And haven’t you always wanted to get inside the mind of a literary agent?    Carol Blake, one of the U.K.’s foremost literary agents with a career that spans forty-nine years tells us ‘How to make a successful submission to a literary agent’.  And we sure want to know that?  Should you want to bypass the publishers and do it yourself there is even information on indie publishing with articles on ‘Print on demand’ and ‘Vanity publishing’.
WRITERS' & ARTISTS' YEARBOOK 2013 is 788 pages of information that you need to know with nearly 4,500 entries in its up-to-date directory of media contacts. You could spend a year full-time on the web, Googling, reading blogs and news articles in an attempt to work out how to get your work published.  Or you can be smart and learn about the publishing industry from the publishing industry. 
Just sitting it on your desk near you is a reminder that there are many avenues to publishing your work.  Somewhere in this beautiful, glossy book may be the essay that gives you the inspiration to send that umpteenth query letter that will bring back that answer they told you wouldn’t come.  This book could be your ticket off those whirly, scary, rejection rides and onto a smooth train ride that will take you down the track to arrive at Station ‘Yes, we want your work’.
My review copy of "Writers' & Artists' Yearbook 2013" thanks to the loveable people at Bloomsbury Publishing Australia




To buy or learn more visit Bloomsbury's  The Writers' & Artists' Year Book 2013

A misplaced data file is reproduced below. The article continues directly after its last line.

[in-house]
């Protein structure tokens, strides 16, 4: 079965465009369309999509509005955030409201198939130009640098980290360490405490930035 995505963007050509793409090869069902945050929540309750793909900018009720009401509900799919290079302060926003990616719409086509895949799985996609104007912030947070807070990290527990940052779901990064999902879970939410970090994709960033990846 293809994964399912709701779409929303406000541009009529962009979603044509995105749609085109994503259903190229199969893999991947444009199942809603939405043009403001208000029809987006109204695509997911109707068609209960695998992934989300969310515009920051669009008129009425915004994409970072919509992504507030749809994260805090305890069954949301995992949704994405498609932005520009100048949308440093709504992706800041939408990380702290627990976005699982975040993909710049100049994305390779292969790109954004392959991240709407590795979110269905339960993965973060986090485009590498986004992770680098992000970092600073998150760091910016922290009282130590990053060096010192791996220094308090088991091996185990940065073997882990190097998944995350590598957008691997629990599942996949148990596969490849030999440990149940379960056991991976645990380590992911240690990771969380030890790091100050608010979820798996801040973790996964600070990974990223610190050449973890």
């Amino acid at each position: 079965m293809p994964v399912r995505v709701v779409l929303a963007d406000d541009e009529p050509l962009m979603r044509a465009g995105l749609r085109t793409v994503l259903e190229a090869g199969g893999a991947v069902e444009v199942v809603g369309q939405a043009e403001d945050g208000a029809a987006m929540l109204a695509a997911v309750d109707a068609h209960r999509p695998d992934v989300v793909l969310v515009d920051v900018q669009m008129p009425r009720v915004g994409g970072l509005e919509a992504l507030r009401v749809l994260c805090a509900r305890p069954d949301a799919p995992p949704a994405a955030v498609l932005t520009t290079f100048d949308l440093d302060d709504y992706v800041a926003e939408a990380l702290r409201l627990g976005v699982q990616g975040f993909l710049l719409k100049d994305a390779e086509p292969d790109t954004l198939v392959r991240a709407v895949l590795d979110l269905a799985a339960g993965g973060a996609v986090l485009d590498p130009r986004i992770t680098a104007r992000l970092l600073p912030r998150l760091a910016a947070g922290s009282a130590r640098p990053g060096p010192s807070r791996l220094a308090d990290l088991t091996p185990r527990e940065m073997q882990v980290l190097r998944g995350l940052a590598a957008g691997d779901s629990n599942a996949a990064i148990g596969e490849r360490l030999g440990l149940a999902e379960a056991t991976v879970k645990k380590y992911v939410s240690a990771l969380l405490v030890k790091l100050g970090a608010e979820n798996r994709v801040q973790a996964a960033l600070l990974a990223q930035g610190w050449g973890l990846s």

Published August 2013:  RRP $39.99 in Australia.
Available Worldwide.




About Writers' & Artists' Yearbook 2013 from the Publisher


This bestselling guide to all areas of the media, now in its 106th edition, has been completely revised and updated. With 100 articles written by successful authors and publishing insiders, it advises, guides and inspires writers and artists on how to get published.
The 2013 edition includes new articles on, amongst other topics, memoir writing, apps, libraries and contains a wealth of practical information on a huge range of topics including copyright, finance, submitting a manuscript and marketing yourself and your writing.
With nearly 4,500 entries in its up-to-date directory of media contacts, the Yearbook is an in invaluable companion.

New articles for 2013 include:
 
Electronic publishing by Philip Jones

Notes from a successful romantic novelist by Katie Fforde

Writing for the theatre by David Eldridge

Why libraries matter by Maggie Gee

Writing for magazines by Hero Brown

Writing memoir by Irene Graham

The laws of privacy and confidentiality by Keith Schilling


'The one-and-only, indispensable guide to the world of writing' - William Boyd

'Everything you need to know about the business of being a writer' - Lawrence Norfolk




'Even established writers can feel as though they're climbing a mountain. Think of the Writers' & Artists' Yearbook as your sherpa' - Ian Rankin